The Chairperson said that one would hope that there was not a large number of accused persons walking around with warrants of arrest, as this would imply that it was very easy to circumvent the law. The ‘struck-offs’ were worse than a withdrawal and the figures were a concern. Were the informal mediations part of the review of the criminal justice system and, if not, should it not be. Should not the Law Reform Commission be part of this as the NPA should not be the final determinants? The response on the sexual offences was a point well made but the argument from the NDPP becomes an argument for more specialised courts. The Auditor General’s report on the NPA was not very nice, which stated that “management’s philosophy and operating style does not in all instances promote effective control over reporting. This evidenced by the fact that significant external audit findings from prior years have not been addressed and the Standing Committee on Public Accounts (SCOPA) resolutions have not been substantially implemented as of the time of issuing this report” (see page 77 of annual report). This was a very heavy finding. The way that the NPA handle its audit issues did not compare well with that of the DOJ&CD. The NPA’s responses to the problems of fruitless, wasteful and irregular expenditure had been to hire consultants. He was not happy with this.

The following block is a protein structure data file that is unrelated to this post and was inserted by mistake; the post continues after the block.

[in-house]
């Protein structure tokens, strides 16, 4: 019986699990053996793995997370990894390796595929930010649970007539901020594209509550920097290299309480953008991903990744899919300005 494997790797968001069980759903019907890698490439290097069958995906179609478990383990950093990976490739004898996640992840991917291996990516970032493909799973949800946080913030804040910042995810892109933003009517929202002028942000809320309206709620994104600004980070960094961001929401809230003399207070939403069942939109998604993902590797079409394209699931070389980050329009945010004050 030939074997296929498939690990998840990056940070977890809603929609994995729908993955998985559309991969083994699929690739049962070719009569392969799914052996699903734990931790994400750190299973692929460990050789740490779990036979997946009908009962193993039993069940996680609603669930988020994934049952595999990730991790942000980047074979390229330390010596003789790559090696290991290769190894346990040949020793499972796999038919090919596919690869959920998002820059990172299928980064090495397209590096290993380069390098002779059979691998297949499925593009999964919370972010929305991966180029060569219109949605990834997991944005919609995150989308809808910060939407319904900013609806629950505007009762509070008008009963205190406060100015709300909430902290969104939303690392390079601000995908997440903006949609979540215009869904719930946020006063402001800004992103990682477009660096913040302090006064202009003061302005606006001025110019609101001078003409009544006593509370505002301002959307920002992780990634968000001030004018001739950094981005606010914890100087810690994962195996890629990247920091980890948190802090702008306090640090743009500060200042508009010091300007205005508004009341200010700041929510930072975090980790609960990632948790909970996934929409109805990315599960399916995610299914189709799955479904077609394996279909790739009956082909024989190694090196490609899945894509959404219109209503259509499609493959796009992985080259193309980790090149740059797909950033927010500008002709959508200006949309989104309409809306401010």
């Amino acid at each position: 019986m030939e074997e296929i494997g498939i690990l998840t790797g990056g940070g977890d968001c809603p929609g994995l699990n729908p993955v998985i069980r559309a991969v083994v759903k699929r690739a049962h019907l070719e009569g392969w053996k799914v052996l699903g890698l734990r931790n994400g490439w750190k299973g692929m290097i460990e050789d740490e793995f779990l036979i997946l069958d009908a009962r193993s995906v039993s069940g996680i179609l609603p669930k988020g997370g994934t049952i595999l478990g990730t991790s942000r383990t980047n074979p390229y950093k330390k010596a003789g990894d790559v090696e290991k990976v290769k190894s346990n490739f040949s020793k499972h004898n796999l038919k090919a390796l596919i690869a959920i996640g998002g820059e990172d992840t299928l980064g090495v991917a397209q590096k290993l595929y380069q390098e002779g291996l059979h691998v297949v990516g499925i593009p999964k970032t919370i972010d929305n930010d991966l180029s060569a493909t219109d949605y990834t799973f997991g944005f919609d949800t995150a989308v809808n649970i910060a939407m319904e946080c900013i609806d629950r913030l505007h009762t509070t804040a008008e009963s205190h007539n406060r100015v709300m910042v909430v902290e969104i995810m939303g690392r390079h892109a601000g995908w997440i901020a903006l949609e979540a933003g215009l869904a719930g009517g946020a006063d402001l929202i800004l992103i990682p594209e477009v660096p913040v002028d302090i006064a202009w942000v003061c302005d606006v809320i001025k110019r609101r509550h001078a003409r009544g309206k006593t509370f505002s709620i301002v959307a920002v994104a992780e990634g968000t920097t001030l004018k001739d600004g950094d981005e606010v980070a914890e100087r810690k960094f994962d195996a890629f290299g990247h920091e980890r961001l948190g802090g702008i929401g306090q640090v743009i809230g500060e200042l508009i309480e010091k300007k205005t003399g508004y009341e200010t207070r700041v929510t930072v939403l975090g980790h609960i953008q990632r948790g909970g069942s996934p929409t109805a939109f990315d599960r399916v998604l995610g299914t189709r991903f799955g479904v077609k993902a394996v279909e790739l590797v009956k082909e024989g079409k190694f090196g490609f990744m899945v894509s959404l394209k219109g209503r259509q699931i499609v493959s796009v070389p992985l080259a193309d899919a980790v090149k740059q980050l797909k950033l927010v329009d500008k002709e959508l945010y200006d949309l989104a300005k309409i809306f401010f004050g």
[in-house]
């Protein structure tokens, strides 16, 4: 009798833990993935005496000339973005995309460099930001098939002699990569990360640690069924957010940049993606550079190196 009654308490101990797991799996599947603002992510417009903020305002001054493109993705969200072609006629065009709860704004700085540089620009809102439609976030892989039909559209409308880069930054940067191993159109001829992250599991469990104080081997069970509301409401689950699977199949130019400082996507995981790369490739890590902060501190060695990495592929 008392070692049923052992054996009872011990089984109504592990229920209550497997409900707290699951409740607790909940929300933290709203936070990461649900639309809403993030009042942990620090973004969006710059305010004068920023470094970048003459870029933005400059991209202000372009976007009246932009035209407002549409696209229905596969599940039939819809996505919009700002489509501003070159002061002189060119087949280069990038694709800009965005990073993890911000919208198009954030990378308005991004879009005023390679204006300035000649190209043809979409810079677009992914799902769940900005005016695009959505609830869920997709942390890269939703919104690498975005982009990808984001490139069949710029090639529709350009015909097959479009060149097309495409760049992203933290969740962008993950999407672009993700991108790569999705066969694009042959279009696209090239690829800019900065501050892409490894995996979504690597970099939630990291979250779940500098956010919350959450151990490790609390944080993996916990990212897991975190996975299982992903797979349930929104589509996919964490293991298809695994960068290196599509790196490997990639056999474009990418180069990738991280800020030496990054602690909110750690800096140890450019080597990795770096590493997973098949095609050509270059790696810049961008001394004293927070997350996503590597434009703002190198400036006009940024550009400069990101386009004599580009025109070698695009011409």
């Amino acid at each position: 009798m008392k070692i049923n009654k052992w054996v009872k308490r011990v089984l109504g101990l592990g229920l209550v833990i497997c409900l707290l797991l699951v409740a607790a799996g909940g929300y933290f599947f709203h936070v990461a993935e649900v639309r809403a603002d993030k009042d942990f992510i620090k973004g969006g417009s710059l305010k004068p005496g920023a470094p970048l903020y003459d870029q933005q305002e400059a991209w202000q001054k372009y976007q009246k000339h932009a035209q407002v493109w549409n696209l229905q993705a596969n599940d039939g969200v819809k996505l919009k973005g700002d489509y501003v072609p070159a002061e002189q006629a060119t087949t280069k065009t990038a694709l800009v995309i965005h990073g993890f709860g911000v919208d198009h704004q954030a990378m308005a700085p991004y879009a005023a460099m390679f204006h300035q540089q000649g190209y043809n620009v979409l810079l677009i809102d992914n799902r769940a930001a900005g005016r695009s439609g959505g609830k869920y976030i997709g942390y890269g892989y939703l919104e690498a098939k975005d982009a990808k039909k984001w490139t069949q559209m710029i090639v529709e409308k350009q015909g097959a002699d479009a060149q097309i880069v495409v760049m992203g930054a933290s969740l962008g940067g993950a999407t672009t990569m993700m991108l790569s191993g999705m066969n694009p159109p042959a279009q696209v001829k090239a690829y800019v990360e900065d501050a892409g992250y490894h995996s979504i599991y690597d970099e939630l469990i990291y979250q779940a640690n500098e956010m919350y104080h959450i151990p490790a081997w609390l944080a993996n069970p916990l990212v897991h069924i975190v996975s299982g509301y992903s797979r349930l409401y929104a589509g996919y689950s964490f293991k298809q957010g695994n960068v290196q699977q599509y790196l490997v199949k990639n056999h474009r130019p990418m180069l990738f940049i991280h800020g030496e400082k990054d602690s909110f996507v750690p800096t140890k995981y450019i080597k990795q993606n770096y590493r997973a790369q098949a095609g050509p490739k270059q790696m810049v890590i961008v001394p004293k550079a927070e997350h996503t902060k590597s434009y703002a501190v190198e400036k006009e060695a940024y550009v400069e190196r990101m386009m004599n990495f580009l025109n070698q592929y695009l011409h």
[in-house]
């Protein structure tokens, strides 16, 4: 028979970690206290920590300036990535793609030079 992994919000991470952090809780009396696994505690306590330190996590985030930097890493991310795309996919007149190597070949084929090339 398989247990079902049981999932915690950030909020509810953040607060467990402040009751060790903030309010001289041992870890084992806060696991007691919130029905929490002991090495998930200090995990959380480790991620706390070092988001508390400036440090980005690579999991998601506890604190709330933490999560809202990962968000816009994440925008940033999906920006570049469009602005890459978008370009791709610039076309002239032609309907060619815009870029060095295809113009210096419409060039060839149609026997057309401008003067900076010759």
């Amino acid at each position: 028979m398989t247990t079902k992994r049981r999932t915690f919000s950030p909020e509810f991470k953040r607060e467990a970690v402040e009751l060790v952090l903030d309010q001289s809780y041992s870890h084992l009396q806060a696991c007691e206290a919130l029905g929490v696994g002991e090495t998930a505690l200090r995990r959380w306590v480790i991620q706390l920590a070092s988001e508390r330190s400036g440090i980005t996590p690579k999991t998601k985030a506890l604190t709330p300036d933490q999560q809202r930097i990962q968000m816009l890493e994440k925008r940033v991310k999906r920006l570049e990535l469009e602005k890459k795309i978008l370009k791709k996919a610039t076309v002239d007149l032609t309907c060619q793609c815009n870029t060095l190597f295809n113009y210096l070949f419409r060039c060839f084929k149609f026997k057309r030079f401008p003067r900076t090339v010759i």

Mr L Landers (ANC) agreed with the Chairperson that the issues of fruitless, wasteful and irregular expenditure as well as non-disclosure were very serious. Either the NPA leadership and staff did not care about the declaration of interests or its implications or there was something else going on. What was the problem with the 18 staff members that had not declared their financial interests?